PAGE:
New and used car prices keep climbing. Don’t expect relief anytime soon

Almost two years into the pandemic, we have almost become accustomed to the insane car market. While there have been some improvements to the manufacturing constraints and more cars are reaching the dealerships, the situation is still far from normal. Taking into consideration the average new car cost, which is a reliable way to compare the market prices from just a year ago, the new car price currently stands at $47,077 as of December 2021. Compare that to $40,000 in the summer of 2021 and we can begin to see the extent of the damage.

Whether you’re looking for a new family SUV or a used Dodge Challenger for sale to have some fun, expect to pay a significant markup if you can even find a good example.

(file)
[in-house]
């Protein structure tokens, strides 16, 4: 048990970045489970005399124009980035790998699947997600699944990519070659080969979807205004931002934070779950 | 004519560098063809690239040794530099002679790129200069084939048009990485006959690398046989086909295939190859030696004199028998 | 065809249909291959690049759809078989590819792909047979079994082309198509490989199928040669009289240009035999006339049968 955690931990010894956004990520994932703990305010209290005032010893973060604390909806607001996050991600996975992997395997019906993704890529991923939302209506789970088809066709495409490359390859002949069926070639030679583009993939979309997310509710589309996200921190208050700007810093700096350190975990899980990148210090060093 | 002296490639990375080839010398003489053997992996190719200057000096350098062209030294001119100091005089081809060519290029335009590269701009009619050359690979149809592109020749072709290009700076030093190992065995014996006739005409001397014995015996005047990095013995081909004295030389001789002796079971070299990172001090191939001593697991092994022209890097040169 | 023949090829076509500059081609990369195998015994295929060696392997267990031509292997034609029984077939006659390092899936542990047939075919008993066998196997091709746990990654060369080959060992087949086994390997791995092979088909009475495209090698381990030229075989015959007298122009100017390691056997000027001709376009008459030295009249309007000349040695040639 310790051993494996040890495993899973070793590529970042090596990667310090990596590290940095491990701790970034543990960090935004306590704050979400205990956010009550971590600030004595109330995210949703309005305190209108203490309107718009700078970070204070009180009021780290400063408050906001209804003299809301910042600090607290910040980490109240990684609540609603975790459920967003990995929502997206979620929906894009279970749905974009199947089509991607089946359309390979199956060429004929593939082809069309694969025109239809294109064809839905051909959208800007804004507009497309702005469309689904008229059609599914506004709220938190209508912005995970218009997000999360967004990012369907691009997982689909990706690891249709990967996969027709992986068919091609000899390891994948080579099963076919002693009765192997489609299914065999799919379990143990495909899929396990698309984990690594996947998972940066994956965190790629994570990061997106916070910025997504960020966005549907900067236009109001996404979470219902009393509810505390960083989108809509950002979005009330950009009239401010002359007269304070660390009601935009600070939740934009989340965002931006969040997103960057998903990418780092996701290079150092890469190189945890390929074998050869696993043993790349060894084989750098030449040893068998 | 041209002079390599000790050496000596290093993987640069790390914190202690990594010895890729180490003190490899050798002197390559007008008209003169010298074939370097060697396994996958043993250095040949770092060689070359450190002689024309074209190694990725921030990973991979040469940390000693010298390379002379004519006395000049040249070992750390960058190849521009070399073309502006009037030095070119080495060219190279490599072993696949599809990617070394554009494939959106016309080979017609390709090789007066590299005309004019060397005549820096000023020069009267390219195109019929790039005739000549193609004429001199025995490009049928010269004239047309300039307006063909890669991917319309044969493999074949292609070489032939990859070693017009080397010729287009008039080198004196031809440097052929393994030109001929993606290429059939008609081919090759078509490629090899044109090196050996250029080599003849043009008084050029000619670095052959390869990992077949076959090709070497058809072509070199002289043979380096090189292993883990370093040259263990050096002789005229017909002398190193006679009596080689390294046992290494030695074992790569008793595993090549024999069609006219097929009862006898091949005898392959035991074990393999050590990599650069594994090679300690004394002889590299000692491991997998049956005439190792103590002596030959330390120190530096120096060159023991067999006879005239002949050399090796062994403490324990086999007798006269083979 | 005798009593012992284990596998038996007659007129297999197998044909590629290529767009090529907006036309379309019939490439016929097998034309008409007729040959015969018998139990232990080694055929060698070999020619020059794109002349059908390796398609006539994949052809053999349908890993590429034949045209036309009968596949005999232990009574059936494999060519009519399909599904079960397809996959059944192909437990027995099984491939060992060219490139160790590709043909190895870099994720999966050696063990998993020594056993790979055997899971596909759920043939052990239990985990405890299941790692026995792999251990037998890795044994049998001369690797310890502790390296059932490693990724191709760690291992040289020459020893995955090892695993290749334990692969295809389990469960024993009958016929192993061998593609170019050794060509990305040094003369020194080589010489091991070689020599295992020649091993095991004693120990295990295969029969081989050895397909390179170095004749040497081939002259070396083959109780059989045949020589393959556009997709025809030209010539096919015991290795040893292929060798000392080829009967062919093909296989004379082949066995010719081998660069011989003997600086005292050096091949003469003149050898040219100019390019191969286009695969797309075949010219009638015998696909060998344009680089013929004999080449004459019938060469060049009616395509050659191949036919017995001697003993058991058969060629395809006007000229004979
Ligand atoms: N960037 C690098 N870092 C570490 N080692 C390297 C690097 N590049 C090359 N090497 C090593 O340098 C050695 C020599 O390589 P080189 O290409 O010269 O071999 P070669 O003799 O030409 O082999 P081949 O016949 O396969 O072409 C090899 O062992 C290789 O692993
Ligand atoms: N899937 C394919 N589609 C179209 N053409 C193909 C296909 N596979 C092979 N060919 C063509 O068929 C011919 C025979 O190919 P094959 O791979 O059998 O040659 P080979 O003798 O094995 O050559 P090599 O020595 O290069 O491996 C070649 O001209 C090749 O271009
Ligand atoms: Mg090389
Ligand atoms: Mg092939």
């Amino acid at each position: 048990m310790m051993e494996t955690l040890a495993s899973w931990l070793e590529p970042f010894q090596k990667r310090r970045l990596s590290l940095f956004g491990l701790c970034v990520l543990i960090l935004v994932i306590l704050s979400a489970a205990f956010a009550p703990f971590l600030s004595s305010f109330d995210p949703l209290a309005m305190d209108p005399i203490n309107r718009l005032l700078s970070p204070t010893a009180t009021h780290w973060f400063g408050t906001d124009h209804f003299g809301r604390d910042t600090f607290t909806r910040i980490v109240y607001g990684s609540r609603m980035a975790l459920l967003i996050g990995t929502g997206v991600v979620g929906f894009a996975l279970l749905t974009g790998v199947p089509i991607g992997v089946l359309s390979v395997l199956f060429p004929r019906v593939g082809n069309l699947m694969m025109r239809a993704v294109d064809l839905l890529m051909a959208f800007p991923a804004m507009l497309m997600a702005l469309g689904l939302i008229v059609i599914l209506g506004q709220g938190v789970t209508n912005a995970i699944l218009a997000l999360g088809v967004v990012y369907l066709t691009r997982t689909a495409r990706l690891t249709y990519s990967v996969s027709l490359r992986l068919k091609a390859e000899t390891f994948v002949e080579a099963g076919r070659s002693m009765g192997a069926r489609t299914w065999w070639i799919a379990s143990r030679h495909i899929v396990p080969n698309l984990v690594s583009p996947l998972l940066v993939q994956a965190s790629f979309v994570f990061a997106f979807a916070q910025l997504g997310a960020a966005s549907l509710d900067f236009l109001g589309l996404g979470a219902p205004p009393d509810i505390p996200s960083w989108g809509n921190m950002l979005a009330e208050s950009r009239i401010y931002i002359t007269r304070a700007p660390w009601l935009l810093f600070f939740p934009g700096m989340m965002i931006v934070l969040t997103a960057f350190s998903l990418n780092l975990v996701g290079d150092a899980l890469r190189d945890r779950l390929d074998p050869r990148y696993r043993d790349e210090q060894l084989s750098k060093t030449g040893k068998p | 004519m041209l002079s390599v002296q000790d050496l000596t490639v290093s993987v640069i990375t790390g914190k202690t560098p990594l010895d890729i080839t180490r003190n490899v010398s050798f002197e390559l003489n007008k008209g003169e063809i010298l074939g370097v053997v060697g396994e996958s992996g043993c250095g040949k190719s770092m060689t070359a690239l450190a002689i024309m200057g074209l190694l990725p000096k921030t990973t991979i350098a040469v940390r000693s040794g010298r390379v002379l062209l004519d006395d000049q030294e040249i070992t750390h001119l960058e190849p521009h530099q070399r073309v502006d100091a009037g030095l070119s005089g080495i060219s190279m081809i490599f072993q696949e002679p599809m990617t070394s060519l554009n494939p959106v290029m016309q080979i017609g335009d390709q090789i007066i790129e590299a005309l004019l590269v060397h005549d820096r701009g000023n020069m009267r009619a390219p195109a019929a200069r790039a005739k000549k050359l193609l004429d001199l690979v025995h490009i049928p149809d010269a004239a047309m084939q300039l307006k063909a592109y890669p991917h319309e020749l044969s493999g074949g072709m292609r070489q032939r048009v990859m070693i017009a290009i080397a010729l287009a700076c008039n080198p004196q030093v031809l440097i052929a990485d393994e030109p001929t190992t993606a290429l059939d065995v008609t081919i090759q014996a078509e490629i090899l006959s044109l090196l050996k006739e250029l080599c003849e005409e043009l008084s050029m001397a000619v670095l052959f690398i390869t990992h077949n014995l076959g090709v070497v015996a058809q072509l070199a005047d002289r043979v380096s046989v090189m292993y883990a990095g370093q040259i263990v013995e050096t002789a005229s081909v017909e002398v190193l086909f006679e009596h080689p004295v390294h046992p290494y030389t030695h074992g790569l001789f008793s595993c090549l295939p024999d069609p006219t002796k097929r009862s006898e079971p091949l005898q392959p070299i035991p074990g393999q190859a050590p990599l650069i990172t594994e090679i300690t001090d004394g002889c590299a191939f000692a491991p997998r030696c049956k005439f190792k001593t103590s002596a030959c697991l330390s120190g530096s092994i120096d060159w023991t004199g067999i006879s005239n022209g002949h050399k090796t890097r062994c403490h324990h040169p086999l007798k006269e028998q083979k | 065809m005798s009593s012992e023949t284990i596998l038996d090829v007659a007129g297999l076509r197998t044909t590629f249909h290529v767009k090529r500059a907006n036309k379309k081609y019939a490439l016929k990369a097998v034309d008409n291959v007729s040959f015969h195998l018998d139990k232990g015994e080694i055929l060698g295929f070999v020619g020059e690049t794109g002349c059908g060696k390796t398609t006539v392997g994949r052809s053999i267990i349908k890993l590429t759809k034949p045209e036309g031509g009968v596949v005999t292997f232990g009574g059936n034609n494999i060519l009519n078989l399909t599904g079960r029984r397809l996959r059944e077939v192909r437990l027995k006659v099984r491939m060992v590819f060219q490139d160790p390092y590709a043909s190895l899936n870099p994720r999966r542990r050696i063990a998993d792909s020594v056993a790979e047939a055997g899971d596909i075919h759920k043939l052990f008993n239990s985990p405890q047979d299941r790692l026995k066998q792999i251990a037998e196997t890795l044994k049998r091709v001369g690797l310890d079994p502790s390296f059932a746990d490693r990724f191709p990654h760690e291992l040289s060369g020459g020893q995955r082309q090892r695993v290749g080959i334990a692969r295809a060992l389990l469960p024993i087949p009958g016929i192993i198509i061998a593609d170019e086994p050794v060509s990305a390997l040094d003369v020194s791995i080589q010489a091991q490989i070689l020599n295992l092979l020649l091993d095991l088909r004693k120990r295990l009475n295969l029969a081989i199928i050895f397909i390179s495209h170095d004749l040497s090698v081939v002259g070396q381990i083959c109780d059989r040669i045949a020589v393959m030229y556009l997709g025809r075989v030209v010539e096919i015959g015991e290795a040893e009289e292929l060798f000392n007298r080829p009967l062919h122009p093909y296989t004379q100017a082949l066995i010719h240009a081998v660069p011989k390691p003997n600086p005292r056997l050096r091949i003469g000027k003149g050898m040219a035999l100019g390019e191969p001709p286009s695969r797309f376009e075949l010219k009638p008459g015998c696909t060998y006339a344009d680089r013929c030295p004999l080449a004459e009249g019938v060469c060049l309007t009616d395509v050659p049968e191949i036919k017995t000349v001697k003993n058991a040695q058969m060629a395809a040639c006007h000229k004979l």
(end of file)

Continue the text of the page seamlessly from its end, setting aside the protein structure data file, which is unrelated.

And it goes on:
The car market as a whole has more or less adapted to the new normal, implementing different strategies like virtual showrooms, and even home delivery of new cars. But, there are no new cars, to begin with. The usual dealership with rows and rows of new cars to choose from is now left with empty lots. Customers are paying up-front before the cars even arrive at dealerships regardless of the higher prices. An estimated 4.5 million customers are currently waiting for cars, and this pent-up demand will take quite a while before it returns to normal. Because of this, 2022 will be similar to 2021 as prices will keep climbing and new cars will still be harder to attain.